The Supremes -- the biggest girl group of all time on Billboard's Hot 100 -- will be the focus of a new exhibit at The Grammy Museum. Opening June 25, Legends of Motown: Celebrating the Supremes will chronicle the trio's legendary reign through rare artifacts from the private collection of founding member Ms. Mary Wilson.
In addition to photographs, the exhibit will feature concert posters, tour books and fan memorabilia. An array of performance gowns dating from the Supremes' start in the early '60s as the Primettes will also be on display, including the "Turquoise Freeze" dresses the ladies wore during their 1967 appearance on The Ed Sullivan Show.
On June 24, one day prior to the exhibit's launch, Wilson will take center stage for the museum's interview/Q&A series, "A Conversation With." Legends of Motown: Celebrating the Supremes will run through spring 2016.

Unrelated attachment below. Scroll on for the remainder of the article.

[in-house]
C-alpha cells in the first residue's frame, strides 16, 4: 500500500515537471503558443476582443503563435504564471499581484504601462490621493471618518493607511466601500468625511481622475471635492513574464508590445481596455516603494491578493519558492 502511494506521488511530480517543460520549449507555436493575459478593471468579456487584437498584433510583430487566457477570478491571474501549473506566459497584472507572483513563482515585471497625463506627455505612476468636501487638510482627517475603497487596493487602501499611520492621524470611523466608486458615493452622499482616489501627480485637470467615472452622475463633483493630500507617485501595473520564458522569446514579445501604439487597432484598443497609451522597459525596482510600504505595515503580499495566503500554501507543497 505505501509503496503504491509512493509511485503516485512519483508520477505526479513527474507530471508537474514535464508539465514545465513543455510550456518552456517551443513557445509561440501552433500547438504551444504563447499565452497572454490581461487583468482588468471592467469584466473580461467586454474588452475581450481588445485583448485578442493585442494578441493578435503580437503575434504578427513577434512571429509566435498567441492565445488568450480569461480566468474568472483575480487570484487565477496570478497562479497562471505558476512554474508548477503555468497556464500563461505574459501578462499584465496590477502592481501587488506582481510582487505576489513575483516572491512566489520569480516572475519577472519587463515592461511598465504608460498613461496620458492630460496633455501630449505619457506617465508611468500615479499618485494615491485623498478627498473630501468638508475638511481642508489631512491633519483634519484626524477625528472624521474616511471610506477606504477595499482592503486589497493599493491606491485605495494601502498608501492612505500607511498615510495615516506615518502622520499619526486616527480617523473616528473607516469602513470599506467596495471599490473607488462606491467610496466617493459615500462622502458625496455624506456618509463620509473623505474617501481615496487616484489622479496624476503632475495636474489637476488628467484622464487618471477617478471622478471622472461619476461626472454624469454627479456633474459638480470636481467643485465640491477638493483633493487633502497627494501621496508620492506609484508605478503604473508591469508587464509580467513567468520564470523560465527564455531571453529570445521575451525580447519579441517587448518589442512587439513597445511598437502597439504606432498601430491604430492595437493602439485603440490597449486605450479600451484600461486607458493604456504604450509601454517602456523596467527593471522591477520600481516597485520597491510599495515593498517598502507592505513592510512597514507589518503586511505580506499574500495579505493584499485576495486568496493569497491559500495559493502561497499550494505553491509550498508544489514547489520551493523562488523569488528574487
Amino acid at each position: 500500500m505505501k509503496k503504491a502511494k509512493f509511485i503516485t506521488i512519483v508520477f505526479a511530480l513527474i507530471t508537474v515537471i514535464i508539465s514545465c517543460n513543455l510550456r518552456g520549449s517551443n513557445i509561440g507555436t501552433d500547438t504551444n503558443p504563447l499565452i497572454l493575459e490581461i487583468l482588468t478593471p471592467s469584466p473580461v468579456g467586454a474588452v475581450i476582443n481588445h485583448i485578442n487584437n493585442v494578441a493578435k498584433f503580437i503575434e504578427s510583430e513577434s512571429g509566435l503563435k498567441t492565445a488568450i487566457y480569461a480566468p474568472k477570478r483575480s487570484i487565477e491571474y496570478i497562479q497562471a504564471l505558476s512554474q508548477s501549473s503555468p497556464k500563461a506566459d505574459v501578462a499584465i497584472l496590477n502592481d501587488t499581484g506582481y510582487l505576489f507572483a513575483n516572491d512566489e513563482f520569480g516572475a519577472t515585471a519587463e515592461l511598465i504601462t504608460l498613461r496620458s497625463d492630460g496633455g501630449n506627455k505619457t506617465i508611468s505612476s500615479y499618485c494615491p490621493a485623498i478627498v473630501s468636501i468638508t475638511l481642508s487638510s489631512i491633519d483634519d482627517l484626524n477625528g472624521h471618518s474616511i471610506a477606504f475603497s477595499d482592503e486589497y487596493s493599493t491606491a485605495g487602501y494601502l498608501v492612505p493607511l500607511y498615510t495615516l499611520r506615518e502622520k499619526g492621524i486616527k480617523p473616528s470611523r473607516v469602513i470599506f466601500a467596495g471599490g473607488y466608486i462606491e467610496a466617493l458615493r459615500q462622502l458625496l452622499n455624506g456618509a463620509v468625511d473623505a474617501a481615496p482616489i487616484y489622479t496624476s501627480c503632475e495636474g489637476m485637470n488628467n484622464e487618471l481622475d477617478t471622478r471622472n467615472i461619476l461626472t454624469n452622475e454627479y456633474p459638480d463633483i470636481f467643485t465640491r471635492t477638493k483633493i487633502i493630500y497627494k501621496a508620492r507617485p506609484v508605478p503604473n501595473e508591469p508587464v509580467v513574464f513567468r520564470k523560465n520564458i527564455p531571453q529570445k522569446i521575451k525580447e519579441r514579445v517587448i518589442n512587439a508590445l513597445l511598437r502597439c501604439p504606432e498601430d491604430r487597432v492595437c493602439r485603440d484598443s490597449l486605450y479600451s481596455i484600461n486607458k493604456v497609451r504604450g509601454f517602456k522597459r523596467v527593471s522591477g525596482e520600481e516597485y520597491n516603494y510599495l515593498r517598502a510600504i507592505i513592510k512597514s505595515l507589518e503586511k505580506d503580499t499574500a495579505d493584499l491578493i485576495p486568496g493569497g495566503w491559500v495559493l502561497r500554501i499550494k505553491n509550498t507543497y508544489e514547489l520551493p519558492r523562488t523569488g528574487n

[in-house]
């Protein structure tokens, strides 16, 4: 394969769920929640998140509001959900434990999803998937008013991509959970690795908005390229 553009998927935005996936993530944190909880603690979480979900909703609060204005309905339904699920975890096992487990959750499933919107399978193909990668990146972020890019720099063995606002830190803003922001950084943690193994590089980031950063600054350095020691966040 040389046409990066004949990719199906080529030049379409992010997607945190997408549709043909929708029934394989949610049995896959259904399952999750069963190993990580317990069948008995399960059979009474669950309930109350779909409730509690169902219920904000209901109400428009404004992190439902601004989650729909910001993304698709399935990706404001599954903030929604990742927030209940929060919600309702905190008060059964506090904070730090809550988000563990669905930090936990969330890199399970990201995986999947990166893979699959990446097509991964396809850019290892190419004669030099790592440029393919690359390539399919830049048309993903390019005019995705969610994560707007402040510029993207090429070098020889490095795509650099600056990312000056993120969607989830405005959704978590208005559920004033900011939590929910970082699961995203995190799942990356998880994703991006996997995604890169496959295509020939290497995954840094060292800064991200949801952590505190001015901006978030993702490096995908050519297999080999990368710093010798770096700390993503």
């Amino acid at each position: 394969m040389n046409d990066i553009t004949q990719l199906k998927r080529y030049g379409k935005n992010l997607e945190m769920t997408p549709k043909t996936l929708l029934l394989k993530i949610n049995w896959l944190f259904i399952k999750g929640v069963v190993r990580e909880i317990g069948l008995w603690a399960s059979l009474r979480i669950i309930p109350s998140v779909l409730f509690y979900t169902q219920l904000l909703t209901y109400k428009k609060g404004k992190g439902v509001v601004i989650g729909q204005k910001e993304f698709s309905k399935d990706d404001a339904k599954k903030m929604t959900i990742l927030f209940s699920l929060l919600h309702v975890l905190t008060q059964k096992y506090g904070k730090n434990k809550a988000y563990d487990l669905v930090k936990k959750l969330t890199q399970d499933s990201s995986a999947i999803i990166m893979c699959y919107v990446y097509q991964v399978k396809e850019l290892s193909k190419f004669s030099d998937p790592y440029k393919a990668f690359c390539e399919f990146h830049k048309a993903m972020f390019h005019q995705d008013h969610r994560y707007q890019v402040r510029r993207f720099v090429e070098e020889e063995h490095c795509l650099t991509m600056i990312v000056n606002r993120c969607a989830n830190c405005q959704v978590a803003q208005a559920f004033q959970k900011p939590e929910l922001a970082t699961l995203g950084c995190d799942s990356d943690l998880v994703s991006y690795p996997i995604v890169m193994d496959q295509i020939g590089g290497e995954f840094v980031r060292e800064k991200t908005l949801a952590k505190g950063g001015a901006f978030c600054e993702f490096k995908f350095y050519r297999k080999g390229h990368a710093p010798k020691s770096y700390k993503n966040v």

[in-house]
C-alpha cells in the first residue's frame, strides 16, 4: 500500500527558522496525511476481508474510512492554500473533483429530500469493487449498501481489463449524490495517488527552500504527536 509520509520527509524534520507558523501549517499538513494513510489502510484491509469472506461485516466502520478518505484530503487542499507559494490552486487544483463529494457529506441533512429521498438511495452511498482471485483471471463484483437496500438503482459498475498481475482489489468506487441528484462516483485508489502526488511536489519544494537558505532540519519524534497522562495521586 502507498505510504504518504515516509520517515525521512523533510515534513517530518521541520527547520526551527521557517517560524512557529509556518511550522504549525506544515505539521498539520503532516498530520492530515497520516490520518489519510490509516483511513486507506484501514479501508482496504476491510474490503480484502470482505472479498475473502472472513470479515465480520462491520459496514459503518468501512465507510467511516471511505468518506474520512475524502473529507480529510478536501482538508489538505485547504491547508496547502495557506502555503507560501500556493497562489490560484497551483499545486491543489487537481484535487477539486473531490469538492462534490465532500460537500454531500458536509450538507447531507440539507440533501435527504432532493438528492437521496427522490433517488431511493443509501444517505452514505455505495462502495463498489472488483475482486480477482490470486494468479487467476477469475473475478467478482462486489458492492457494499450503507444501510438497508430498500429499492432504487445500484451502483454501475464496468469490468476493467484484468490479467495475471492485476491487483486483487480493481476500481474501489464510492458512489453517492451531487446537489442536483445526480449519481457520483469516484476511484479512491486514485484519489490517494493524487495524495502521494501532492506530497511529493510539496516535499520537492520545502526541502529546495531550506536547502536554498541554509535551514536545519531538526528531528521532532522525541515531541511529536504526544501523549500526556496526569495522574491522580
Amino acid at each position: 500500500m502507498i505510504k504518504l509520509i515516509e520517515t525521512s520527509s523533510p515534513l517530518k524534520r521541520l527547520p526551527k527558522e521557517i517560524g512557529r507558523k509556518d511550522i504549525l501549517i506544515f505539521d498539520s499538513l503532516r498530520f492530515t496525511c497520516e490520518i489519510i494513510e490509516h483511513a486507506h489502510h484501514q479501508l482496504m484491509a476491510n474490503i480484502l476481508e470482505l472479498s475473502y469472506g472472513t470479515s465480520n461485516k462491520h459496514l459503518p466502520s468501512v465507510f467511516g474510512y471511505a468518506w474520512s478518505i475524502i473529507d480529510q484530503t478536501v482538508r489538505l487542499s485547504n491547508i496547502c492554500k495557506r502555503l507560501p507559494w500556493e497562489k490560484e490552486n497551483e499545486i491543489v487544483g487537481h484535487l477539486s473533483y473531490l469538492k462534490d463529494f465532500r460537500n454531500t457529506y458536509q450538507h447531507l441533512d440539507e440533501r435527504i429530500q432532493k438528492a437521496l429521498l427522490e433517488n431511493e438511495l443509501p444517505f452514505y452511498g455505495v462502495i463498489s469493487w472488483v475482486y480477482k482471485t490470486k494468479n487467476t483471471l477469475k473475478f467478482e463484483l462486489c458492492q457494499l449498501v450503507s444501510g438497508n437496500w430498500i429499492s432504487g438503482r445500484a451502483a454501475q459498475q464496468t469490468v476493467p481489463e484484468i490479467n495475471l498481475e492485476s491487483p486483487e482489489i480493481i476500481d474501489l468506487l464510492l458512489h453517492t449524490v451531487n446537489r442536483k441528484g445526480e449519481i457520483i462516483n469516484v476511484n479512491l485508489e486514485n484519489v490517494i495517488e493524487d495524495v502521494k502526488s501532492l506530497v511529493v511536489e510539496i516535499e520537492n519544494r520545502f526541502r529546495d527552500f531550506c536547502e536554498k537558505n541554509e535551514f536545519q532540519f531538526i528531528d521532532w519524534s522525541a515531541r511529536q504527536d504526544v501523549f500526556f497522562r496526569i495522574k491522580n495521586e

In a release announcing the first-ever Motown exhibit, Grammy Museum executive director Bob Santelli said, "We've been eager to feature an exhibit celebrating Motown since we honored Berry Gordy and Smokey Robinson at our inaugural benefit gala [Architects of Sound Awards] in 2013."
"As you look at all of these wonderful treasures," added Wilson in the release, "please be reminded that three little black girls dared to dream and made their dreams come true."
Founded as the Primettes in Detroit by Wilson, Diana Ross and Florence Ballard, the Supremes became the most popular female group of the '60s thanks to a string of No. 1 R&B and pop hits. Among those classics are "Where Did Our Love Go?," "Baby Love," "Stop! In the Name of Love," "Back in My Arms Again," "You Can't Hurry Love" and 'Someday We'll Be Together." All told, the Supremes scored 12 No. 1 singles on the Hot 100 -- the most of any American group in history. Following Ballard's and Ross' exits, later members of the Supremes included Cindy Birdsong, Jean Terrell, Scherrie Payne, Susaye Greene and Lynda Laurence.